Stacks will be open for browsing.
  • Will students be able to study where they want to? 
    Students will be able to study in all available open spaces. 
  • Will study rooms or study carrels be available?
    While the group study rooms will not be available, study carrels will be available on levels 4 and 5.
  • Will everyone need to use the stairs? 
    Elevators will be available with a limit of two (2) people per elevator.

CUNY Chapbook Festival, Part 2: Panel and Readings

Date: Thursday March 18, 2021
Time: 4:00PM – 5:30PM

Process & Collaboration: Designing Poetry Chapbooks in the Book Arts

Photo credit: Echosistemas (2020). Poems by Katerina Ramos Jordan. Designed and assembled by Erika Morillo, with printing assistance by Matthew Collins. 

Join us for an in-depth conversation led by three Book Artists with distinct practices, who will discuss their experiences designing and collaborating with poets on hand-produced limited edition chapbooks and other literary objects. CBA’s Programs Manager, Jenna Hamed will moderate this conversation with Aurora De Armendi, Erika Morillo, & Faride Mereb.

For nearly 50 years, Center for Book Arts has been supporting artists and book arts by presenting exhibitions, lectures, readings, and performances; providing opportunities for artists, writers, curators, and scholars through residencies. Their annual chapbook contest has been an elegant gateway for numerous emerging poets.

City University of New York MFA Reading: Four CUNY alumni read from their chapbooks. Featuring Dudgrick Bevins (City College), Charles Theonia (Brooklyn College), Jiordan Castle (Hunter College) and Leila Ortiz (Queens College)

“Our Pandemic Story Through Artifacts:” Annie Tummino on NPR’s Weekend Edition Sunday

On March 7, 2021, Annie Tummino, Head of Special Collections & Archives at Queens College Library, was interviewed by LuLu Garcia-Navarro on NPR’s Weekend Edition Sunday to discuss the Queens College COVID-19 Collection, which is a part of the Queens Memory COVID-19 Project.  Tummino is a part of a collaborative effort in community archiving that includes Queens College Library, Queens Memory, and Queens Public Library.

The interview focused on the amazing work that archivists do to preserve our experiences and memories of this time.  It goes into the work of Tummino’s team in collecting the stories of COVID-19, documenting the digital artifacts (videos, oral histories, images, documents, etc.), and preserving them for the future so that there is a record of today’s experience during the global pandemic. As Tummino puts it, “the role of archivists is not only to preserve old records but also to figure out what’s happening in the world today that researchers and community members will want to be able to study and understand in the future.” 

Take some time and listen to the interview (3 minutes), explore the Queens College COVID-19 Collection, and maybe contribute your own story to the historical record.  Also, check out Tummino in the recent JSTOR Daily article, “Preserving the History of Coronavirus in Queens.”

Celebrating Diversity: Black History Month

In Honor of Black History Month, Queens College announced a full calendar of events —celebrating Black history, culture, and achievements while also addressing today’s struggles for racial equity. This year these events have gone virtual, making them readily accessible to the broad audience that cannot attend them in person during the pandemic. Sessions will address such varied topics as the future of Black women in the technology sector, the role of theatre in social change, and hip-hop, including a performance and workshop.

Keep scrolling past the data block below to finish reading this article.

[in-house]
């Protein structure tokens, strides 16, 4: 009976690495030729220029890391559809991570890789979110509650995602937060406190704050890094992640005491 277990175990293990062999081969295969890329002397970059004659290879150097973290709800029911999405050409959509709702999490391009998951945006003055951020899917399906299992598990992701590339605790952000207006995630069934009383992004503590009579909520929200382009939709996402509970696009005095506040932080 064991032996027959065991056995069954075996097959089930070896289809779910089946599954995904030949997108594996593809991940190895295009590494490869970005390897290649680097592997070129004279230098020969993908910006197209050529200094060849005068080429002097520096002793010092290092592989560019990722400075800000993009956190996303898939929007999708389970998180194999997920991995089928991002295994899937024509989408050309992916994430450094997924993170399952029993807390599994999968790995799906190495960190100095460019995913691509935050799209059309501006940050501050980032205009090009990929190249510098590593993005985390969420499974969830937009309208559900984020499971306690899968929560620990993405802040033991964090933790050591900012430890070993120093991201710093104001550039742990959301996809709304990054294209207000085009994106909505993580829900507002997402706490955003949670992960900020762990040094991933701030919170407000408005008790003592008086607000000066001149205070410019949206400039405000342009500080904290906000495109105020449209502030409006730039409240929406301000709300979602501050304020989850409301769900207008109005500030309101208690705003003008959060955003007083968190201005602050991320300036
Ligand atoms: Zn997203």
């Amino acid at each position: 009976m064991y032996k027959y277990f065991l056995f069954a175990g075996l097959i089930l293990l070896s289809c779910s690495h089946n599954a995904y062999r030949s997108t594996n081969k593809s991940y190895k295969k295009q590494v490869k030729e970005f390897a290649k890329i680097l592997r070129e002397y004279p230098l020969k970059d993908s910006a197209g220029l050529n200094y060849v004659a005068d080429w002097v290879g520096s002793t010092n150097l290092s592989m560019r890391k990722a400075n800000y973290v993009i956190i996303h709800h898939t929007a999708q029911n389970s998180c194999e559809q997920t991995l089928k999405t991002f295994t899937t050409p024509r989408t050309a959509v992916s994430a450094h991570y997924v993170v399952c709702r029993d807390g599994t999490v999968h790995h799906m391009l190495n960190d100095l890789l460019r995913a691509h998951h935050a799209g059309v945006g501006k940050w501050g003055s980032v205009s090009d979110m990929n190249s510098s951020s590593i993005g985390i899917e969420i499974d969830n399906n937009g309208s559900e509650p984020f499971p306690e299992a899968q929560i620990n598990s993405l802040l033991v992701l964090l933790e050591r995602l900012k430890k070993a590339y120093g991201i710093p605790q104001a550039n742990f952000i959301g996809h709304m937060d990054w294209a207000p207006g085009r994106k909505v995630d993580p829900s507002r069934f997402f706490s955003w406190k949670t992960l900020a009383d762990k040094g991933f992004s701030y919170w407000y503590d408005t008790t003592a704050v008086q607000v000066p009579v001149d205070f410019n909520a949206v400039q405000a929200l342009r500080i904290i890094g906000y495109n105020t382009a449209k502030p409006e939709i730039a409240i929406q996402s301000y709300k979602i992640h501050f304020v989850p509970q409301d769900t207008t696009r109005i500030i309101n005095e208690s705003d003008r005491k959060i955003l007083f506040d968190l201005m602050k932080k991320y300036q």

For calendar and event information, visit the Black History Month website.

Events will be live-streamed on YouTube

Prof. Yearwood moderated Grassroots Youth Activism

Watch our own Simone L. Yearwood, Deputy Chief Librarian, Associate Professor, as she moderates a discussion with QC Alum (Class of 2019) and newly elected New York Assemblyman (D) Khaleel Anderson on Grassroots Youth Activism as a bridge to elected office. Assembly Member Anderson, the youngest Black assembly member in New York State history, was elected to serve Assembly District 31 in Queens in the November 2020 election.

Watch Professor Yearwood moderate the discussion on YouTube:

Check out the Black History Month events on the YouTube Channel.


Dates: February 18, March 18, and April 15, 2021

“In an age when everything is never fast enough, the chapbook is a small anchor to the moment; it is a pause to read and relish,” says Kimiko Hahn, poet, professor, and one of the festival organizers.

The chapbook, a modest publication has had an impressive longevity dating from early printing press publications to today’s editions, whether stapled and photocopied, hand-lettered on hand-made paper, or digital. 

This three-day festival revives an earlier incarnation that took place at CUNY’s Graduate Center. Funded by the Executive Vice Chancellor Jose Cruz’s Office of Academic Affairs and the Benjamin S. Rosenthal Library, the events are virtual and registration is open to the public.

Highlights include:

  • Keynote: Matvei Yankelevich, poet, translator and the executive director of Ugly Duckling Presse, will speak on “The Chapbook Then and Now.” He also recorded a video on how to make a chapbook, available on the website.
  • Musical performance: Cornelius Eady Trio will perform work whose lyrics are published in numerous chapbooks. 
  • Reading: Alicia Ostriker, N.Y. State Poet Laureate, will read from her chapbook Ideas of Order and Disorder, created just for the festival.  The presentation of this stellar hybrid collection will include her photographs. 
  • Panels include how to compile and chapbook and how to start a chapbook press.
  • Student reading: CUNY alumni from Brooklyn, City, Hunter, and Queens Colleges will read from their chapbooks.

The website also features an exhibition from the Library’s collection of chapbooks as well as a virtual Chapbook Fair.